[POLICY IDEA] Arts and sports subsidies. Your thoughts?


#1

I’m thinking of adding a policy to the public services section where the government subsidies art. maybe also another one for sport. here’s what I’m thinking:

The arts subsidy will please liberals. It will slightly upset capitalists, as its a subsidy and against their principles. Maybe it will upset the poor and socialists, who feel there are better uses for government money? In the UK, most arts subsidies are spent on the opera, and are thus popular with the wealthy. Is this normal?
If we assume arts subsidies include film, this could be a way of promoting national culture. should this be good for international relations? Should arts subsidies stimulate a film industry and have a long term positive effect on GDP?

A sports subsidy will please parents slightly, as it means better sports facilities for the kids. it will also improve lifespan slightly by encouraging healthy kids. It will have a slight negative effect on capitalists because of the whole subsidy thing. Will a sports subsidy reduce crime slightly by getting kids off the streets?

What do you think?


#2

I’m assuming there’s no way to code the responses of identical groups in differing nations, individually. Because that way, you could duplicate the queasiness of conservatives over public arts support in the US, and their strong support for it in Germany.

That aside, if as a Democracy 2 political leader you require your government to support “the arts,” I think the player should define what that means through sliders controlling pie slices. Logically, the results of:

Fine arts direct subsidies: 10%
Federal arts grants: 10%
School arts programs: 20%
Regional arts councils: 60%

…should not offend capitalists at all, since it would bring more money in to be spent on local economies. It could even receive a small boost from them. School arts programs would please “liberals,” but especially parents, while socialists and bureaucrats might prefer federal arts grants. Direct subsidies are something that works very well in some countries, such as your own, where BBC’s Radio 4 is funded (as you know) through a direct tax. But how could one define the groups that would favor or oppose direct subsidies? Perhaps as socialist and liberal, while disliked by conservatives?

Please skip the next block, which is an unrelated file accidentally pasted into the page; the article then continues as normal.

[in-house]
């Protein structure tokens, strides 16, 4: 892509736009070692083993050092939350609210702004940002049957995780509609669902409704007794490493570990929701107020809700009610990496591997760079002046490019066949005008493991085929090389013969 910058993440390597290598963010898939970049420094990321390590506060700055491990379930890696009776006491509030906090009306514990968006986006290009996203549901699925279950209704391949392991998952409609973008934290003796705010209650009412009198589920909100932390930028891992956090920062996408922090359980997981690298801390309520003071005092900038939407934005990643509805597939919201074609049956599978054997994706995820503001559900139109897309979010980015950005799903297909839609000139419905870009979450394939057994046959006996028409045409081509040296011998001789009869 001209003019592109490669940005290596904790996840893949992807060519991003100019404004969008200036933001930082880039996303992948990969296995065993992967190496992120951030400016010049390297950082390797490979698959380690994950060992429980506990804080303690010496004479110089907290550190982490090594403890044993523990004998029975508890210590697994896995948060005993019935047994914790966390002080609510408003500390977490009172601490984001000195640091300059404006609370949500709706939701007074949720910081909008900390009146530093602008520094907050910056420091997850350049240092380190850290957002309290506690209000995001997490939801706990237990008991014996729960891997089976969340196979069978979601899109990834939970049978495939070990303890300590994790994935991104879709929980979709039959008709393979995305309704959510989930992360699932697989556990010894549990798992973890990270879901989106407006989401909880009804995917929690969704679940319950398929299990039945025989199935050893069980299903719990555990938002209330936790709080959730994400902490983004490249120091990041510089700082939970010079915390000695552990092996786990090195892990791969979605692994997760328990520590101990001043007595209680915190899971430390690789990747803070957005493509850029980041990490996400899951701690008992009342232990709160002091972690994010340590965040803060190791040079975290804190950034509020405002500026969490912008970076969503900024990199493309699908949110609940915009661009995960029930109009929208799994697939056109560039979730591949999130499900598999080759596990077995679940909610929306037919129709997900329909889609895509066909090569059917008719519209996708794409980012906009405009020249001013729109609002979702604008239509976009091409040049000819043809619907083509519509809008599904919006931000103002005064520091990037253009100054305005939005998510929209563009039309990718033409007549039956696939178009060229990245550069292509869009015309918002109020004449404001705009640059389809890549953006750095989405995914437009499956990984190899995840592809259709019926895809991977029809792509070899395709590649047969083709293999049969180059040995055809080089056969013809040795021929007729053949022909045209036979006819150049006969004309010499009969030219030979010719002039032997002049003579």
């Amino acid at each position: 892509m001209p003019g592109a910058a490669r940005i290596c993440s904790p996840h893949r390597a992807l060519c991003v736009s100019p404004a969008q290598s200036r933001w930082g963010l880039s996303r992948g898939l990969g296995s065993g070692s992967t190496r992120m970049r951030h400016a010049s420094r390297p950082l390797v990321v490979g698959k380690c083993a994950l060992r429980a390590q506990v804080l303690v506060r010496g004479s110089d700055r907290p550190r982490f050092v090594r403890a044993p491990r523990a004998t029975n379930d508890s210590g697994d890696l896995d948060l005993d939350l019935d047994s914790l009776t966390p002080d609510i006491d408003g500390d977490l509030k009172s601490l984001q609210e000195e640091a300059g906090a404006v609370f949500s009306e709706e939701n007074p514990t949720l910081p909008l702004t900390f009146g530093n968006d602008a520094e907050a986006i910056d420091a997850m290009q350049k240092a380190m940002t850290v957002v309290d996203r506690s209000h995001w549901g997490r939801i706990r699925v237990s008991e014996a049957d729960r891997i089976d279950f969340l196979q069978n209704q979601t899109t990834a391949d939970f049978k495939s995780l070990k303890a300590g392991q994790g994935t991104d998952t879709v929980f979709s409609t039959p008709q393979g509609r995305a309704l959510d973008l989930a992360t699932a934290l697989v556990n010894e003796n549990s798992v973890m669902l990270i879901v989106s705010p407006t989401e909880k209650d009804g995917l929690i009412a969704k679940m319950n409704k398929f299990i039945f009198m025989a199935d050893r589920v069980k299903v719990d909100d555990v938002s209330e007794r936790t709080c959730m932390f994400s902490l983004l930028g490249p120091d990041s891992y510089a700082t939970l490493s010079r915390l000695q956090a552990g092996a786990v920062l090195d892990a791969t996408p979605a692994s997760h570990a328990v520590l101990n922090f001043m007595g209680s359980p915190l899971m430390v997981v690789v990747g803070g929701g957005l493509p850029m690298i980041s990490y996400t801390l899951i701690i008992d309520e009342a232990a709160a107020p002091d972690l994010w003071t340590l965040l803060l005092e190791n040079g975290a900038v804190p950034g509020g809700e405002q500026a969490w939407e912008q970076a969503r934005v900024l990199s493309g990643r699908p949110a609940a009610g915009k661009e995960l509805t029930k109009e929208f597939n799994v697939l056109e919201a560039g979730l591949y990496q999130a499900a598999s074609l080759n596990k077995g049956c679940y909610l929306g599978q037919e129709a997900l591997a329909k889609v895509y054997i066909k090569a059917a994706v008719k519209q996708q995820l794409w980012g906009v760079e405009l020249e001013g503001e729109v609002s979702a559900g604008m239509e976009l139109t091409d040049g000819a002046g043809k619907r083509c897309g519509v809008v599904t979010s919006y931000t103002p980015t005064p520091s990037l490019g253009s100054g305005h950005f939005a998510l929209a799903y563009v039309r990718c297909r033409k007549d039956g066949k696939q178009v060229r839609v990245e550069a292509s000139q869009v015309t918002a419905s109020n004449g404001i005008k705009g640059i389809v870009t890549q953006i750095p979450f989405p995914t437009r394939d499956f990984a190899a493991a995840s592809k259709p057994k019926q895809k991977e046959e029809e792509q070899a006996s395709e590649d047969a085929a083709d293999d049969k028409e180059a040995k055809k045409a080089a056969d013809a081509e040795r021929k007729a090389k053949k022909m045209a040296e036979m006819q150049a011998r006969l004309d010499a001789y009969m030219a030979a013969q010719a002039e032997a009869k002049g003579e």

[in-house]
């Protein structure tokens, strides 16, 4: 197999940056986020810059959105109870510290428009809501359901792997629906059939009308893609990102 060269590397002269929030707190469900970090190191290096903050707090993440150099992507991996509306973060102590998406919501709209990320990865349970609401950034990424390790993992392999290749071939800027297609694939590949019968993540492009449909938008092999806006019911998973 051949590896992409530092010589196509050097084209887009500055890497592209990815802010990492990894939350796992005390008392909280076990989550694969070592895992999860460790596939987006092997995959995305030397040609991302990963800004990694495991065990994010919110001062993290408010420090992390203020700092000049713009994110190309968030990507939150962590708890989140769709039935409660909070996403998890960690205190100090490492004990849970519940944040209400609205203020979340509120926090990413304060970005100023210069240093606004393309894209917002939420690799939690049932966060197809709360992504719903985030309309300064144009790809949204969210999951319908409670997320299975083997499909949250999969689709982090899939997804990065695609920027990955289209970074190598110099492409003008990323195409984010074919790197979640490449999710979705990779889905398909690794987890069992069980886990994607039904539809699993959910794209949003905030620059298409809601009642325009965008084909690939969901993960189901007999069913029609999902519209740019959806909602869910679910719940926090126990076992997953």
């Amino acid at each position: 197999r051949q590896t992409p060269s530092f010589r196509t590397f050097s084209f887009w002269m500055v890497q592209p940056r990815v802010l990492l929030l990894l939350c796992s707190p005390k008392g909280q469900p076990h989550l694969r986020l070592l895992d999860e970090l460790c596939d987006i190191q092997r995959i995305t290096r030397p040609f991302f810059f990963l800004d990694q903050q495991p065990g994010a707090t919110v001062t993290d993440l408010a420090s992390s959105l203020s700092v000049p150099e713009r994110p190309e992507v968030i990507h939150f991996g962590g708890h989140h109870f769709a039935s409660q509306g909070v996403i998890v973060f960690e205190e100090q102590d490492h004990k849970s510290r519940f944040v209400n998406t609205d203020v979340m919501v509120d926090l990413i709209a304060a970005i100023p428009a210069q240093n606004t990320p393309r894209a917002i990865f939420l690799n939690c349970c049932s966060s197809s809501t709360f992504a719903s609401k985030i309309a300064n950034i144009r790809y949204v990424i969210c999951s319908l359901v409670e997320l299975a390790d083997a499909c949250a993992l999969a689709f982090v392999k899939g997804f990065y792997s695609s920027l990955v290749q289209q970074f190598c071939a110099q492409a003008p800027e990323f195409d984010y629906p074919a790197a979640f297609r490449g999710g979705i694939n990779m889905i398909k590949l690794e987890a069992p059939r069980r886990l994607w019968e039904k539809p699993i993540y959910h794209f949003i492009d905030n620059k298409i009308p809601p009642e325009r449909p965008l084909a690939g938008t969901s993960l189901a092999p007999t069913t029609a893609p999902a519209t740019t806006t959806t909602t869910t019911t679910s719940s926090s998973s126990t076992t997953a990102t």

#3

I think:

  • Large sport subsidies will increase nation’s competitiveness worldwide: more popularity with patriots, slightly less with socialists. May be attract tourists?
  • I suspect sport subsidies could negatively affect religious people.
  • Sport subsidies could raise the possibility of country hosting a major sporting event, thus increasing employment in building, tourism etc.
  • Art subsidies should increase literacy. And may be please conservatives.
  • May be art subsidies could result in slight decrease in productivity & stuff (some old buildings can’t be demolished due to their architectural value).

#4

Hmmm. its a fairly complex issue when we start to break it down isn’t it? I’m looking for some extra policies to add to the game, but I think arts subsidies may be a bit too complicated.


#5

Maybe then one policy “Cultural Subsidies” or something like that with a classical none, minimal, medium, maximum? About sports there could be a dilemma: I remember a few years ago in my country when there were discussions about hosting the Olympics (together with the Netherlands) of 20?? There was quite a discussion going on about it. So you could have somekind of sport event that the nation could host.


#6

well, in Italy we have a number of different subsidies for arts, ranging from support for indipendent film-making to state pensions for retired great artists. In an abstract way, a “art&culture subsidiary policy” would increasy literacy a bit, upset the poor as it is “luxury” spending of their taxes, please the wealthy as they are the principal customers of operas, art galleries and first-class theatres, please the liberal (who represent also intellectuals, to an extent), upset a bit the capitalists for the reason you mentioned. Also increase tourism, if it is possibile. Perhaps, more free art means more attacks on tradition, therefore a problem with conservatorism. I don’t think there must be a decrease in productivity, as productivity is a very large issue and art sudsidies have a small impact on the average worker. It’s not a too complex policy, and would be a nice one.


#7

Well you could break it into two separate policies for arts. Like one could be ‘fine arts’ like opera, and fancy rich people paintings. Then another subsidy could be for ‘common arts’ like people who paint in their free time and stuff.


#8

A report on the arts and public perceptions

http://www.australiacouncil.gov.au/__data/assets/pdf_file/0003/33870/06_entire_overview.pdf